Often in life we preoccupy ourselves with the intent of avoiding failure at all costs – as if doing so will guarantee our personal growth and success in life. And then I remember a small dead bush.
One summer I hitched up with a small landscaping company. Creating manicured lawns, trimming bushes, and laying truckloads of mulch. I can still feel the relentless heat and sitting on curbs eating lunches out of brown paper bags.
“Hey,” came the voice from the beige pickup truck one day. “Who did the front entrance?”
Looking up from my place on the curb where the six of us sat, I raised my hand.
“Get in here,” said the crew supervisor. His words were not an invitation.
As we drove through the neighborhood of beautiful homes, I wondered what’d I’d done wrong. I’d trimmed, swept, and moved all the trimmings to the edge for pick up.
Pulling to the curb in front of the entrance, he jammed the truck into park.
“Well?” he said. His gaze focused only on the stone entrance landscaped with ground-hugging bushes, tall decorative grasses, and dark, fresh mulch.
My silence was not the right answer. From my point of view, the entrance looked beautiful. I’d never lived in a neighborhood with anything other than a street sign marking its existence.
“What is the deal not finishing?”
Peering through the fog of tension, I could not see what seemed so obvious to my crew supervisor.
Walking me over to the curb he pointed to small bush near the back. From the color you could tell the summer was winning the war. And to be honest, it never occurred to me to pull it and request a replacement from the truck.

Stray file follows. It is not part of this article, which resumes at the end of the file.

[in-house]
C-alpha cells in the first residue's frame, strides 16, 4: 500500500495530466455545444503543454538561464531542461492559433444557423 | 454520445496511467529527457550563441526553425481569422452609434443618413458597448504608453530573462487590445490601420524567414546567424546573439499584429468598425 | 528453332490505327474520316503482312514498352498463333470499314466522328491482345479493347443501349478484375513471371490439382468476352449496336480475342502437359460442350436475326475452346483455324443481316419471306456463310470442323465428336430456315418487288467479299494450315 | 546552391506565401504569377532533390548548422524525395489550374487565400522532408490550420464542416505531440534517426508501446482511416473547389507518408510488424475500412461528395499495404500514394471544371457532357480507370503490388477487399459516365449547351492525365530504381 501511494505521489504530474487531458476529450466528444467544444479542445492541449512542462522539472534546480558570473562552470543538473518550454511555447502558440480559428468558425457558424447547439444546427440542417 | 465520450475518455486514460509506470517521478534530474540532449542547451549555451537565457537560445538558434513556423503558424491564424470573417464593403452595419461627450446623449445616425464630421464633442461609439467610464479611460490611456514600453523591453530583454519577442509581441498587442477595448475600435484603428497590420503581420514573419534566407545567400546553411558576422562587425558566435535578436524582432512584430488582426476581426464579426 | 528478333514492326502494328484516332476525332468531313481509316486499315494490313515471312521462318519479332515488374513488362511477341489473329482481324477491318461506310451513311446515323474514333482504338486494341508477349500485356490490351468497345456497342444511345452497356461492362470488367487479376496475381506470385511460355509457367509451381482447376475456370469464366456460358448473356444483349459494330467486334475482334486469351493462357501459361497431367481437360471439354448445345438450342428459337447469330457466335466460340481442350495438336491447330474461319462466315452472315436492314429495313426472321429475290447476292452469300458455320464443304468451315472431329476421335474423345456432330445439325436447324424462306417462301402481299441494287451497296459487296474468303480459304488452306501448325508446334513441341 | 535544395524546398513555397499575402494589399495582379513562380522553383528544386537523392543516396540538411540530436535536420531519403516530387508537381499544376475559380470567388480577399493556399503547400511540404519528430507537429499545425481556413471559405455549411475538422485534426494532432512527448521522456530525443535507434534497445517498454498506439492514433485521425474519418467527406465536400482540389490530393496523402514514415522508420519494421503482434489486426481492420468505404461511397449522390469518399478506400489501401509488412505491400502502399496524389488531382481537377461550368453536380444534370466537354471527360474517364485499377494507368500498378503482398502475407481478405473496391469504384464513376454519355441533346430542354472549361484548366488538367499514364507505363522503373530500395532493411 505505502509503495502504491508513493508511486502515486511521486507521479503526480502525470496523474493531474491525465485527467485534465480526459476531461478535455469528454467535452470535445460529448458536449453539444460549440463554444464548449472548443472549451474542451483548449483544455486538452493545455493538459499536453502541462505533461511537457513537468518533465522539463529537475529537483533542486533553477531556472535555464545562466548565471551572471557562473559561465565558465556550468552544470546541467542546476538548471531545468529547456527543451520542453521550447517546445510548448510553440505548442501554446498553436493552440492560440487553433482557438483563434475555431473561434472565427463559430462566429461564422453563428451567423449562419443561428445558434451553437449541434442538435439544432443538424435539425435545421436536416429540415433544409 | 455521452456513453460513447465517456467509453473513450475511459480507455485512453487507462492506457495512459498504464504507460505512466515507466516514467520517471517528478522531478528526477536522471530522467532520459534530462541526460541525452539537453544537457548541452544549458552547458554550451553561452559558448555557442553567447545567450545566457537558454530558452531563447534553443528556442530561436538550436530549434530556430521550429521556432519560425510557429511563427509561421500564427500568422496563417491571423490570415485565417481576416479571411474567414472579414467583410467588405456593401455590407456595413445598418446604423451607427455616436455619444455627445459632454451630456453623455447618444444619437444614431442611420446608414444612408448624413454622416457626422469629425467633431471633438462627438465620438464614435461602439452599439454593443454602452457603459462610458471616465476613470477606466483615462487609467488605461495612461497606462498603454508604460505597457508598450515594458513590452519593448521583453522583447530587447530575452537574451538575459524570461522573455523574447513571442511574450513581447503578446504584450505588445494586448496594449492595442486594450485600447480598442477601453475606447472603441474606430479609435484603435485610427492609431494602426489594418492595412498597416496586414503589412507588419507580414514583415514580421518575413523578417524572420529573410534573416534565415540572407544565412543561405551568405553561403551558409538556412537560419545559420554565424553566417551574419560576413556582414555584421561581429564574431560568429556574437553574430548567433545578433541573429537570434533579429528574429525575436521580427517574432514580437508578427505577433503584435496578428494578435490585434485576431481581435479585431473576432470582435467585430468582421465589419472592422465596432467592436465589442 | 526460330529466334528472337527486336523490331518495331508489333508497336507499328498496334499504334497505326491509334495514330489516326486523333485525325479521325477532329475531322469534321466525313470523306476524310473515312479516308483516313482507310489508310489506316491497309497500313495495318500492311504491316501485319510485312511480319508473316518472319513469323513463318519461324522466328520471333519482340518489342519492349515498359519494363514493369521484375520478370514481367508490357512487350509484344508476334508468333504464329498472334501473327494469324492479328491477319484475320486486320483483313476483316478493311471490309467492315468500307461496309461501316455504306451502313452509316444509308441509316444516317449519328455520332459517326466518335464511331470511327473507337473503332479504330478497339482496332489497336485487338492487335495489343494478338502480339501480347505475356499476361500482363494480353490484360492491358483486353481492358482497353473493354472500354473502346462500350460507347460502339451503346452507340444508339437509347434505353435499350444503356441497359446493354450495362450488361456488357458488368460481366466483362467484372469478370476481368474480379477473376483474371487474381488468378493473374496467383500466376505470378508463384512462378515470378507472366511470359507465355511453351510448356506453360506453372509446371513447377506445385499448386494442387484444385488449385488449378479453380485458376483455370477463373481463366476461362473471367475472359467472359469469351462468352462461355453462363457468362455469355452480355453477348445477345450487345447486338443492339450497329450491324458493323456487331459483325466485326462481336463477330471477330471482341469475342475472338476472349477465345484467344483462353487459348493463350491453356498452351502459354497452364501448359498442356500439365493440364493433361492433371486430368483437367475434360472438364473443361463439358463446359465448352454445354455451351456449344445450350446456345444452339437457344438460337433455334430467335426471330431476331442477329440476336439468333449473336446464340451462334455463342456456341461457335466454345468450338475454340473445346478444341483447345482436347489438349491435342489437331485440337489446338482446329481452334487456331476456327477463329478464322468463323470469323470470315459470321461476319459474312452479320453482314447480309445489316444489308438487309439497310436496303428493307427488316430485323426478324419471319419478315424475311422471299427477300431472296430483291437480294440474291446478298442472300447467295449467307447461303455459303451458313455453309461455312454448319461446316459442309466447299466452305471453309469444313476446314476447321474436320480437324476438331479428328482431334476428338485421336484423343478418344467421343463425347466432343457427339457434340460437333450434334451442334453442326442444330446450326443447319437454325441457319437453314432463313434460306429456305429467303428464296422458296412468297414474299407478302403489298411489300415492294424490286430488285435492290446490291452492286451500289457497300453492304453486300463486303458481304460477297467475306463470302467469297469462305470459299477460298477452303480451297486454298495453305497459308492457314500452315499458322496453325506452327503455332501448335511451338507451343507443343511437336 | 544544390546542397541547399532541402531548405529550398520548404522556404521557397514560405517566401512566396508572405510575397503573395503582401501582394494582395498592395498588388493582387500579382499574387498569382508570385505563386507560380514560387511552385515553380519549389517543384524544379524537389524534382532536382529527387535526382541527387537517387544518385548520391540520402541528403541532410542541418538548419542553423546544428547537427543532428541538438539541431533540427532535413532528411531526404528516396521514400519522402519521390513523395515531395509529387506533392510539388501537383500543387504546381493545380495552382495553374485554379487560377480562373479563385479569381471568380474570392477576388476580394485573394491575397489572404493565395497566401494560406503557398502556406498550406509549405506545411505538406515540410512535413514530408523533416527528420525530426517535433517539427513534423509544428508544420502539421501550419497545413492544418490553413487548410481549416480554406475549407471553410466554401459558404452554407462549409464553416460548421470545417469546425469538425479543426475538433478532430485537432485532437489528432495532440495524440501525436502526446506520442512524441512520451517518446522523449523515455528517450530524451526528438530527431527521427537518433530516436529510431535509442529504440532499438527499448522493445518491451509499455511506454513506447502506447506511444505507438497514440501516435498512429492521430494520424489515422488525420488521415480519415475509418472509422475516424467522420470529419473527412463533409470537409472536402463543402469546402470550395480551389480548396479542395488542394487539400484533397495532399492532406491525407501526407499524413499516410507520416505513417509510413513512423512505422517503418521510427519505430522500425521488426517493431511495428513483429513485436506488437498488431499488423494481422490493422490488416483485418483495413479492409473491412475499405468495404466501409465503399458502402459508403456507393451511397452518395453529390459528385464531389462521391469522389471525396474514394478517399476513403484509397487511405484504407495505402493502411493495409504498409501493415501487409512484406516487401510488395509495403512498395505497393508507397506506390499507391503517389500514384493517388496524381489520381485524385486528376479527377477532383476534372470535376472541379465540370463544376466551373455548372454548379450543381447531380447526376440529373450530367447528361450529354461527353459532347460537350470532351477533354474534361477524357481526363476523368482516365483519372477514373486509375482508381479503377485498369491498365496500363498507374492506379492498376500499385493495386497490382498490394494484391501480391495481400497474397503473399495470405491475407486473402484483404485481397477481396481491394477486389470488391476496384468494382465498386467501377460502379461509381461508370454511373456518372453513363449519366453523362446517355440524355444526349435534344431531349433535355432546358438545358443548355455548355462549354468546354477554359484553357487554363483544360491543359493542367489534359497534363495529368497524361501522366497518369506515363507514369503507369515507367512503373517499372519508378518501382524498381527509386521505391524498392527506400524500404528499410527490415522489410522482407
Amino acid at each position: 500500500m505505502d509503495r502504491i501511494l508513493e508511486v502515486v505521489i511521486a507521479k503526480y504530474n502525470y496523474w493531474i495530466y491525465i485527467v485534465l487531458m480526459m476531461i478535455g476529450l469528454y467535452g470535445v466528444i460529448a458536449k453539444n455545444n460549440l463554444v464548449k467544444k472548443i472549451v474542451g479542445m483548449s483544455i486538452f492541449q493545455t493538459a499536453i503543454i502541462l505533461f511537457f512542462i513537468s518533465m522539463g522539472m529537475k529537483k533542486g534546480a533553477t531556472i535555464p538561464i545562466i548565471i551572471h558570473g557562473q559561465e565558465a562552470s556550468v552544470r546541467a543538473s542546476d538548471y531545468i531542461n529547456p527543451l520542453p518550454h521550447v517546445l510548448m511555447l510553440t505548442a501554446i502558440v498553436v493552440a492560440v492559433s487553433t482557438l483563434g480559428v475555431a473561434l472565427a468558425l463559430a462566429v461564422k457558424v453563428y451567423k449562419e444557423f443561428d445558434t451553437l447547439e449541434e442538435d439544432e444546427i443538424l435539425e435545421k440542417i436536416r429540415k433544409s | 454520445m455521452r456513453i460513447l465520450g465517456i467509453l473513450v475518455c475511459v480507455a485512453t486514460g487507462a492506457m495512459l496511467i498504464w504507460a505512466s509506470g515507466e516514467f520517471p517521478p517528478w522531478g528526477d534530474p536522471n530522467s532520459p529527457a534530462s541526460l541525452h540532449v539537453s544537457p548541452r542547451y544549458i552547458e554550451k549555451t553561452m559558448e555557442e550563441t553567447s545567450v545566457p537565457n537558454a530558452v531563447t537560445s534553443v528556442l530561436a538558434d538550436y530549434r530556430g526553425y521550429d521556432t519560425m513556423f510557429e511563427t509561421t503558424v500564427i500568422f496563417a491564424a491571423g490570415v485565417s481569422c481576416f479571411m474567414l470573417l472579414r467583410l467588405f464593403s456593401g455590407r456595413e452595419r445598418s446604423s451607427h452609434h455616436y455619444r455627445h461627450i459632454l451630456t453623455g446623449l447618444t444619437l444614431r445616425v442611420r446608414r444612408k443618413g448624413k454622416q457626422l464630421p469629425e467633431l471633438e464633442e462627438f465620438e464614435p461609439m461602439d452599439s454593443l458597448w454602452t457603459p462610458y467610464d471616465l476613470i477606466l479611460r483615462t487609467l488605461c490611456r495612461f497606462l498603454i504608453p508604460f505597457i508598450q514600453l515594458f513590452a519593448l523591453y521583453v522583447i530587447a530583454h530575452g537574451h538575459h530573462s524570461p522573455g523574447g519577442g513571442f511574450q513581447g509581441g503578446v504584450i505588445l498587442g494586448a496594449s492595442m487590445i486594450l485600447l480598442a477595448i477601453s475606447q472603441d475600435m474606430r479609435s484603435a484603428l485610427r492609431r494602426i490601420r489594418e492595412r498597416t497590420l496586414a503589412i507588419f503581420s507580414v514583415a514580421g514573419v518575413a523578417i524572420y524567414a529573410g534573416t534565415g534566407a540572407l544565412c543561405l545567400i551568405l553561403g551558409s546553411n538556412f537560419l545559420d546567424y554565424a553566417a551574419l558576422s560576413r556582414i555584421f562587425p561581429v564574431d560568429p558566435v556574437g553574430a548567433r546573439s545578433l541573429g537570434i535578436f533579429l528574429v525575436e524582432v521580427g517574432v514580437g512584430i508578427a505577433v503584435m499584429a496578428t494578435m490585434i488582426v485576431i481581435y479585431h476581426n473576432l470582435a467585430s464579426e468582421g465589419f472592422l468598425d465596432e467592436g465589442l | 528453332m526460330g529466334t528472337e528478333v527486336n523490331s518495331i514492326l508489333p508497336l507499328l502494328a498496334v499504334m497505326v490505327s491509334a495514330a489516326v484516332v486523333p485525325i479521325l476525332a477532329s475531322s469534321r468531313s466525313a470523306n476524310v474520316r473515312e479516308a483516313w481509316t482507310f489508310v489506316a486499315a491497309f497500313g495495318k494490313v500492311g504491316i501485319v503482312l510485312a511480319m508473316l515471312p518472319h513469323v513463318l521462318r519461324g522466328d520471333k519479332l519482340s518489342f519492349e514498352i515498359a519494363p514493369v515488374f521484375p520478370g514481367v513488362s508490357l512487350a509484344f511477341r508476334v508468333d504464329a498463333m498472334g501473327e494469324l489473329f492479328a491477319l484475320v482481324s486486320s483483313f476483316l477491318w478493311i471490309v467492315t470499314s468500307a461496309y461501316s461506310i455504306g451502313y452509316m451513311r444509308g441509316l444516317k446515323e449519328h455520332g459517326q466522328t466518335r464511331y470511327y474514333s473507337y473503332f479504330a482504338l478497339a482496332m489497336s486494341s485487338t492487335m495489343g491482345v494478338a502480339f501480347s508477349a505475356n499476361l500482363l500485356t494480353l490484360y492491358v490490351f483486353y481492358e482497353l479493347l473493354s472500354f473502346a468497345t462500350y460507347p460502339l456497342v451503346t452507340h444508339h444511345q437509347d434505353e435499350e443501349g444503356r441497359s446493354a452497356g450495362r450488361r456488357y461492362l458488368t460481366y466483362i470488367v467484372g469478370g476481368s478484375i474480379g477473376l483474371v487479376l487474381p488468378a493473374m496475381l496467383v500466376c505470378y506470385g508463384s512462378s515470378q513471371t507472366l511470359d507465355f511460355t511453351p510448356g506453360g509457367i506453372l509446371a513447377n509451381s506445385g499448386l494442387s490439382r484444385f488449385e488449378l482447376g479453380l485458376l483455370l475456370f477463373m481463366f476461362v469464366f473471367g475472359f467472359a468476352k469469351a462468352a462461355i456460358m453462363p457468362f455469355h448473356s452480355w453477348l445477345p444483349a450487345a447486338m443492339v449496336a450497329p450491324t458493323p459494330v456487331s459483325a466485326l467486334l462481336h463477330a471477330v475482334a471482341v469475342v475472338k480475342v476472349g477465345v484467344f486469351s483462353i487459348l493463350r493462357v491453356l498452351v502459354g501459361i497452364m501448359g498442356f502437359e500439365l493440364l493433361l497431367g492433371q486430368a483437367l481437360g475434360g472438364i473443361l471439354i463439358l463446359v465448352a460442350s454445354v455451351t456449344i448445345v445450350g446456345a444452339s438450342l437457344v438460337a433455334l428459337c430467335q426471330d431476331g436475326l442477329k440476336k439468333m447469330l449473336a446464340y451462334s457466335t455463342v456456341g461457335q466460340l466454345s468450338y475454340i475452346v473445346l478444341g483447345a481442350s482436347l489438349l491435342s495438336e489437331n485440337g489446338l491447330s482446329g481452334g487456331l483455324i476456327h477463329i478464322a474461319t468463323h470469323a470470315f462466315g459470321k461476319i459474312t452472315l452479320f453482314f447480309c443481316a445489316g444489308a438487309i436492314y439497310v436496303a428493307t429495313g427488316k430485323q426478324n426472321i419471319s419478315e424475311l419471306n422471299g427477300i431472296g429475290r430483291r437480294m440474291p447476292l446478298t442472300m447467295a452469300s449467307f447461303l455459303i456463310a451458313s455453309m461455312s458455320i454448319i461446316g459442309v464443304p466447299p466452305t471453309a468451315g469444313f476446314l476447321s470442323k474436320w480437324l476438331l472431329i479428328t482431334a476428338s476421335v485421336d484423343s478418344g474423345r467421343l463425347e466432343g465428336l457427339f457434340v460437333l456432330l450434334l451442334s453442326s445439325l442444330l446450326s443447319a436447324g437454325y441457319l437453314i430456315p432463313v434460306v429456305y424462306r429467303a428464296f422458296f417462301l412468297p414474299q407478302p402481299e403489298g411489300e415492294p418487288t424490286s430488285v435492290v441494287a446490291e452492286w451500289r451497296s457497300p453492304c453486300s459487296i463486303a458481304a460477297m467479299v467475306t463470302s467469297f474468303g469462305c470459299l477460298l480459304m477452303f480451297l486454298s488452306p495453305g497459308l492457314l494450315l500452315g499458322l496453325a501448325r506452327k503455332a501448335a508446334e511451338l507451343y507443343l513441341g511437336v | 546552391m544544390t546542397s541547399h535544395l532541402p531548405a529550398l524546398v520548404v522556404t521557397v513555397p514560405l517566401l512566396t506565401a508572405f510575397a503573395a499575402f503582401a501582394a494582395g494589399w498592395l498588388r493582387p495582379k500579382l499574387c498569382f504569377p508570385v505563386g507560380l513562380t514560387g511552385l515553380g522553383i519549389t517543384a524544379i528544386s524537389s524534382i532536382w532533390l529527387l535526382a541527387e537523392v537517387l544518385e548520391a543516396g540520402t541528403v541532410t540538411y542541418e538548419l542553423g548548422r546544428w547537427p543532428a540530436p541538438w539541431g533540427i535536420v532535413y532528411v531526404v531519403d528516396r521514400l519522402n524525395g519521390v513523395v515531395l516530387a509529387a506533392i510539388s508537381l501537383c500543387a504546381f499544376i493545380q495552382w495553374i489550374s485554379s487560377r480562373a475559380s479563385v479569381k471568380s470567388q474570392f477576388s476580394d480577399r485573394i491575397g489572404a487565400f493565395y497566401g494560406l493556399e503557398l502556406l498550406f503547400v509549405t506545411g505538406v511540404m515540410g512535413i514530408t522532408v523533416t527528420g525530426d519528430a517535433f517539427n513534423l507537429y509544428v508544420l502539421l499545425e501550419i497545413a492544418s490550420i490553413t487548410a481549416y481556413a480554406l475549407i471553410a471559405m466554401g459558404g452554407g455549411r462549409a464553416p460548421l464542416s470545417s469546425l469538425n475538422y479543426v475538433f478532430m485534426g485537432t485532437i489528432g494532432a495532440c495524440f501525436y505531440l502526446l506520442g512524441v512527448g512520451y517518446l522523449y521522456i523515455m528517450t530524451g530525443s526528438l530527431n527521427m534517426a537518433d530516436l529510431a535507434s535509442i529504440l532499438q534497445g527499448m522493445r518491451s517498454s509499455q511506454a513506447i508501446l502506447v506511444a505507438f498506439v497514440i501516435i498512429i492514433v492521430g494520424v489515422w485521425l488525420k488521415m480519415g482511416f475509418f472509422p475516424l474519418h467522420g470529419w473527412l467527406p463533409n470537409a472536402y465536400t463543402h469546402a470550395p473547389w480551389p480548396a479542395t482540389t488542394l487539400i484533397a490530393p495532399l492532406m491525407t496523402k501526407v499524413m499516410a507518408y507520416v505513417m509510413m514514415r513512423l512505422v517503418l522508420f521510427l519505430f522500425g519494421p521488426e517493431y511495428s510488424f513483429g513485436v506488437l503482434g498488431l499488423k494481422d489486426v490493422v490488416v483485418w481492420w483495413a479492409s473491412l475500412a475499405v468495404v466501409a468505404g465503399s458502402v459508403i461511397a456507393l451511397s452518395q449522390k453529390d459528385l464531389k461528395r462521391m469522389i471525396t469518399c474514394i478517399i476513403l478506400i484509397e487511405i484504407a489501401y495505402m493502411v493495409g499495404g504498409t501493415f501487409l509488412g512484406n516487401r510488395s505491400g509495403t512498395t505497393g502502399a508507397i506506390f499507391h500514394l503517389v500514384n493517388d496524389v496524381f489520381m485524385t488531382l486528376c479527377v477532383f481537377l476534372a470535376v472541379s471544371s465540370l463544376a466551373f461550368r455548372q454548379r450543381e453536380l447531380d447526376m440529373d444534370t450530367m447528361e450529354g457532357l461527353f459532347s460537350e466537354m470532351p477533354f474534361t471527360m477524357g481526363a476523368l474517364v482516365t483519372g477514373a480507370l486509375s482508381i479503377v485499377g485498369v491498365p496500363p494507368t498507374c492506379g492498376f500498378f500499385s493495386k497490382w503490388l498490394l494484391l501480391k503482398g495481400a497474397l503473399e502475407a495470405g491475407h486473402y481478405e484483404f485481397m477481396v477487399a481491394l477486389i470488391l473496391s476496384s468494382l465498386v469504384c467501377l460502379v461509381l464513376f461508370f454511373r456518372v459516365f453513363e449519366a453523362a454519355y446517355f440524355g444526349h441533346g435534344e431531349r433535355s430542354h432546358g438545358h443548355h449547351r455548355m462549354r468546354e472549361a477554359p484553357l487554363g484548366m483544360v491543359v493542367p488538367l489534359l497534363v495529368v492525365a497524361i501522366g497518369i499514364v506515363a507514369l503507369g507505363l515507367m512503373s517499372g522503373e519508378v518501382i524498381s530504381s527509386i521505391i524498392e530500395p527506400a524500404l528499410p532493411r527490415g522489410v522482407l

“We can’t have you half-doing your job,” he said. “These people pay good money for our work. Fix it and don’t let it happen again.”
Standing there on the curb I felt as small as a handful of the brown mulch surrounding the footings of the bushes in front of me.
As we rode back to the curb where the rest of crew finished their lunches and jockeyed for position for a place around the water cooler, my ego throbbed.
After lunch the crew supervisor sent me hiking back to bring back the bush. The distance, when combined with my bruised ego, seemed punishing. An hour later I returned to the crew, dragging the brown bush behind me.
Decades later I still remember the brown bush and the helplessness of failure I felt. I’d not intentionally failed – quite the opposite. I took great pride in quality of my work that summer. Whether mowing straight and square lines on a lawn or making sure bushes were symmetrically trimmed, I cared about my work.
But the brown bush taught me giving it your all does not guarantee success in life. And in reality, failure is an important lesson to learn. The value of success is only truly realized when compared to the failures balancing out the other end of the spectrum. We all need to fail in order to grow, learn, and develop. Avoiding failure – at all cost – is to rob us of one of the most valuable lessons in life.’